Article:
The federal judge presiding over the Anthem-Cigna antitrust trial has ordered the companies to produce letters in which they accuse one another of breaching their merger agreement.
In an order filed Friday, Judge Amy Berman Jackson granted the Justice Department’s request to require the companies to produce the documents, which the DOJ says help disprove Anthem’s case that the deal’s potential efficiencies would outweigh its anticompetitive effects. Hostility between the defendants, which the letters illustrate, could hamper a smooth integration and thus erode potential efficiency gains from consolidation, the DOJ argues.
Cigna feels Anthem hasn’t effectively prepared to defend the deal in court, and Anthem argues Cigna has not turned over documents to regulators in a timely fashion, sources told the New York Post.
Anthem and Cigna fought the DOJ’s request to turn over the documents, saying they fall under joint-defense privilege, FierceHealthPayer has reported.
But a court adviser recommended the judge compel the insurers to turn over the letters, noting that “neither Anthem nor Cigna has offered any evidence that the breach allegations were designed in any way to further the joint-defense effort.” However, the adviser recommended that the court only enter into evidence select parts of the documents that are relevant to the case; Berman agreed to do so.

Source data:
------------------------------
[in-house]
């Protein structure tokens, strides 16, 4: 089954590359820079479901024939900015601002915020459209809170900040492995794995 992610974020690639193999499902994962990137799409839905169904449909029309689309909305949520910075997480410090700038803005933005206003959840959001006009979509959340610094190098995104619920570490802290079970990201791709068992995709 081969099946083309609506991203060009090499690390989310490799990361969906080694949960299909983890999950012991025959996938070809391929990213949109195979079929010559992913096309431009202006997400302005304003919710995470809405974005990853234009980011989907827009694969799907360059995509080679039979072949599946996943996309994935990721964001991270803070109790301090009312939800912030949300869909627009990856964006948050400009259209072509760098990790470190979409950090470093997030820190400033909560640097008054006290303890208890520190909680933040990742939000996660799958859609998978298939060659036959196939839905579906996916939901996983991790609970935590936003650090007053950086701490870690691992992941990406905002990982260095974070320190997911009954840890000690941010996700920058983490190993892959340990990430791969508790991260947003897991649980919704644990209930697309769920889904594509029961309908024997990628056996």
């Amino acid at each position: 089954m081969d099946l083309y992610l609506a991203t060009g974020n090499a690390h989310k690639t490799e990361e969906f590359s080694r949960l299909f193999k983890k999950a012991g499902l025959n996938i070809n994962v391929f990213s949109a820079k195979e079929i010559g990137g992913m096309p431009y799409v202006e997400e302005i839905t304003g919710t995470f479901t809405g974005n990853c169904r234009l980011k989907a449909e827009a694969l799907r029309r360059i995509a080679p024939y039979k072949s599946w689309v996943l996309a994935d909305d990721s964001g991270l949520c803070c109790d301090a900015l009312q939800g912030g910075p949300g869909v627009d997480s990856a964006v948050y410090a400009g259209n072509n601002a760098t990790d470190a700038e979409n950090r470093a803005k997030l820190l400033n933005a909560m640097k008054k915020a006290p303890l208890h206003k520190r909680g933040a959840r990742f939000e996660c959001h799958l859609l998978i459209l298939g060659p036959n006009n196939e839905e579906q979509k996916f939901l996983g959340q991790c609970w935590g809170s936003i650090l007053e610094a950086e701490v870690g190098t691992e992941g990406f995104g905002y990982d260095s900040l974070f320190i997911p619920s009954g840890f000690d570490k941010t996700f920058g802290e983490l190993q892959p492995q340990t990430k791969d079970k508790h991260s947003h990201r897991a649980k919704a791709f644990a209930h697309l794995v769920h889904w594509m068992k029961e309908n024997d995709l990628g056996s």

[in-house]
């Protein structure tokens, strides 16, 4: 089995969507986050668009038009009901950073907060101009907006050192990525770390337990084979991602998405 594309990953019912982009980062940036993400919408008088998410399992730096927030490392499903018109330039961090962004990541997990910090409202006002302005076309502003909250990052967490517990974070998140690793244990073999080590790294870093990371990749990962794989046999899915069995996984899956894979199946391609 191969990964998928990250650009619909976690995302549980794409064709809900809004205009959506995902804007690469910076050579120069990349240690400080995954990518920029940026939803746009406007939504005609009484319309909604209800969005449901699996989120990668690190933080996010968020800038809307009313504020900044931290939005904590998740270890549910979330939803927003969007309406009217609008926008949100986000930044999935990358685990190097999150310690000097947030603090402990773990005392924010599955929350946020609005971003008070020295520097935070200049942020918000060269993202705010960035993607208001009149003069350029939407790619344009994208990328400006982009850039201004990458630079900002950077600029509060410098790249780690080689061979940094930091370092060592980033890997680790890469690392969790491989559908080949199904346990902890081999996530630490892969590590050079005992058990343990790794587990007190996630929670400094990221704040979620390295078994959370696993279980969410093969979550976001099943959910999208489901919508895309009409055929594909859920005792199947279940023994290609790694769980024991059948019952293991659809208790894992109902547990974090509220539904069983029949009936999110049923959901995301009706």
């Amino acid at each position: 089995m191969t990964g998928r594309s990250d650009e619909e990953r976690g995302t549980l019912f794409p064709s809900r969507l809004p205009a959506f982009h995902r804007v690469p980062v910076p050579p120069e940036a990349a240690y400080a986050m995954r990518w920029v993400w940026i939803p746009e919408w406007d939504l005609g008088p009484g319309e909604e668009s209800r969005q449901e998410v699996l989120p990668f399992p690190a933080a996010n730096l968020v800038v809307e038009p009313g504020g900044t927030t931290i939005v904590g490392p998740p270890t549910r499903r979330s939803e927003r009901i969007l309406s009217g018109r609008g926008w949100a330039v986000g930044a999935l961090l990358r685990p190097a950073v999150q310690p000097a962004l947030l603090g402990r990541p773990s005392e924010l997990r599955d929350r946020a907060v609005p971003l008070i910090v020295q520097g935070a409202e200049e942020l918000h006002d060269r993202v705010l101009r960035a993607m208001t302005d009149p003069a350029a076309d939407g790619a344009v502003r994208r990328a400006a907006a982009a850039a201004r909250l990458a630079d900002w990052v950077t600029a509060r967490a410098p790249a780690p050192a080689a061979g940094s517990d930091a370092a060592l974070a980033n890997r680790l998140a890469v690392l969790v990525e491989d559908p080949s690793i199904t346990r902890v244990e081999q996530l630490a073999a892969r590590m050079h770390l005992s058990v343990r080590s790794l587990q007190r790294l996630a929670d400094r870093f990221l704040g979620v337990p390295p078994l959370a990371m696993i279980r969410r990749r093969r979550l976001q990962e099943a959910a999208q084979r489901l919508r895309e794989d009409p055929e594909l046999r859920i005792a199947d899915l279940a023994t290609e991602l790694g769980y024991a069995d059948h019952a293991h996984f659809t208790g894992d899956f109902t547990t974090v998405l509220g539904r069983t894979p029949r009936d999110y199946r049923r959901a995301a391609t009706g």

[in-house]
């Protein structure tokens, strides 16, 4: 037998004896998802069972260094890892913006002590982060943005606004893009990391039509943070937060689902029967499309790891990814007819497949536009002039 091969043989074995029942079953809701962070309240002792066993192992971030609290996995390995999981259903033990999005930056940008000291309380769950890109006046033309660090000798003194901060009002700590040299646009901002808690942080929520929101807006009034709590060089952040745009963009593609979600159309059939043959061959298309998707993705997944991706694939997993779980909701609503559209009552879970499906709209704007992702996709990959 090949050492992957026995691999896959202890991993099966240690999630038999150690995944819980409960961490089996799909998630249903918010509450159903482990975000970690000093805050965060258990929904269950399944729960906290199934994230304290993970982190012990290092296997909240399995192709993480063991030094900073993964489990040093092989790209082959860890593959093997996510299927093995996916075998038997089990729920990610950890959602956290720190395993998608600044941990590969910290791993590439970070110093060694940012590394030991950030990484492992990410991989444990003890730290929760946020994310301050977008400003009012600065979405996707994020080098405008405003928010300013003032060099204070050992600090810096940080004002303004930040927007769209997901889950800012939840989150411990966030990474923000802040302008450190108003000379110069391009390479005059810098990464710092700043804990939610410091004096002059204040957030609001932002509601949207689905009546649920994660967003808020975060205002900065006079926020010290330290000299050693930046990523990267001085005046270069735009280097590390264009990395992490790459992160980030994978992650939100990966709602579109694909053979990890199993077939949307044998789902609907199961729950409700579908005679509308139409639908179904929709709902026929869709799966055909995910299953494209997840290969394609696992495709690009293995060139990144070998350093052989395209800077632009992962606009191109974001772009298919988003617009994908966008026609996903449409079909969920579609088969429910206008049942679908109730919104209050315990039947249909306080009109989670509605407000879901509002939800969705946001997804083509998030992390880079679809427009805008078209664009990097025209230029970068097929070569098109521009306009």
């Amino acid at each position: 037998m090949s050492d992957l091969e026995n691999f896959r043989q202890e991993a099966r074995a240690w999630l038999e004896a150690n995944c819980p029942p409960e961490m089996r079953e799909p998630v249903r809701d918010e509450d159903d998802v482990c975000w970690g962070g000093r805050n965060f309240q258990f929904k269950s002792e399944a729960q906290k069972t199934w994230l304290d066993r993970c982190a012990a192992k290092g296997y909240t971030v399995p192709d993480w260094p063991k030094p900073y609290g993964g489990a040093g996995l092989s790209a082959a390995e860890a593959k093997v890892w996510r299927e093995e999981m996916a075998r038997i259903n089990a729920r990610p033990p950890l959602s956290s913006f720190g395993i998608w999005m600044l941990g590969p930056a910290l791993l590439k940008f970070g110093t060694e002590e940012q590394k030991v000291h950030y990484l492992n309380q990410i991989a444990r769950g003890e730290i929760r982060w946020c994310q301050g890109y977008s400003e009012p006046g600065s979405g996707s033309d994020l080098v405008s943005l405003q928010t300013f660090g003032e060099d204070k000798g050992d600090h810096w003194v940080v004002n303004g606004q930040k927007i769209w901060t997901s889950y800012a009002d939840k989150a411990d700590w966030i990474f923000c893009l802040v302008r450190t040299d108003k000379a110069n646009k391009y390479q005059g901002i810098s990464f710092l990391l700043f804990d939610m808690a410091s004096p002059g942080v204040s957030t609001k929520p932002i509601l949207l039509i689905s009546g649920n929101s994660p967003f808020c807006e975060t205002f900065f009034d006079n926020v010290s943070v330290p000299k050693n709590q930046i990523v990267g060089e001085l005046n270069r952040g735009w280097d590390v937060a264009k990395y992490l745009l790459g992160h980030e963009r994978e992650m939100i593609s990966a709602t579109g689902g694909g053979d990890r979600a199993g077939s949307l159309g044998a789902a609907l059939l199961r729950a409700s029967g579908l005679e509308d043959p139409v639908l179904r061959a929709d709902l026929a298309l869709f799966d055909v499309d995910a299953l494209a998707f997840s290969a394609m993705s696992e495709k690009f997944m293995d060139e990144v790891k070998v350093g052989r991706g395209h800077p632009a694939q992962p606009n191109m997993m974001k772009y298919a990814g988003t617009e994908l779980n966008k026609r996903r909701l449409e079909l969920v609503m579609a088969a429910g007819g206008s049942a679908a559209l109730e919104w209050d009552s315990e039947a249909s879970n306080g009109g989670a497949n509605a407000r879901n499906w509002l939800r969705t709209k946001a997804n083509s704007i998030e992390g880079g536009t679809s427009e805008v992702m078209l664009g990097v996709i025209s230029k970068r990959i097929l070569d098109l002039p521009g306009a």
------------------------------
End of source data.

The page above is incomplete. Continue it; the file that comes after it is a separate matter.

The tension between Anthem and Cigna, which has simmered since Anthem’s initial failed takeover bid, has crystallized now that the two companies are facing an antitrust lawsuit, leading some industry analysts to doubt their deal will ever be completed.
Cigna CEO David Cordani has made it clear that the insurer is simply following Anthem’s lead as it fights for the deal, and at a recent hearing on whether to split the trial into two parts, Anthem’s lead counsel noted, “if we’re going to lose and we lose quickly, that’s better for everyone.” The trial will be split into two phases, with one examining how the deal with affect national markets, and the other how it will impact local markets.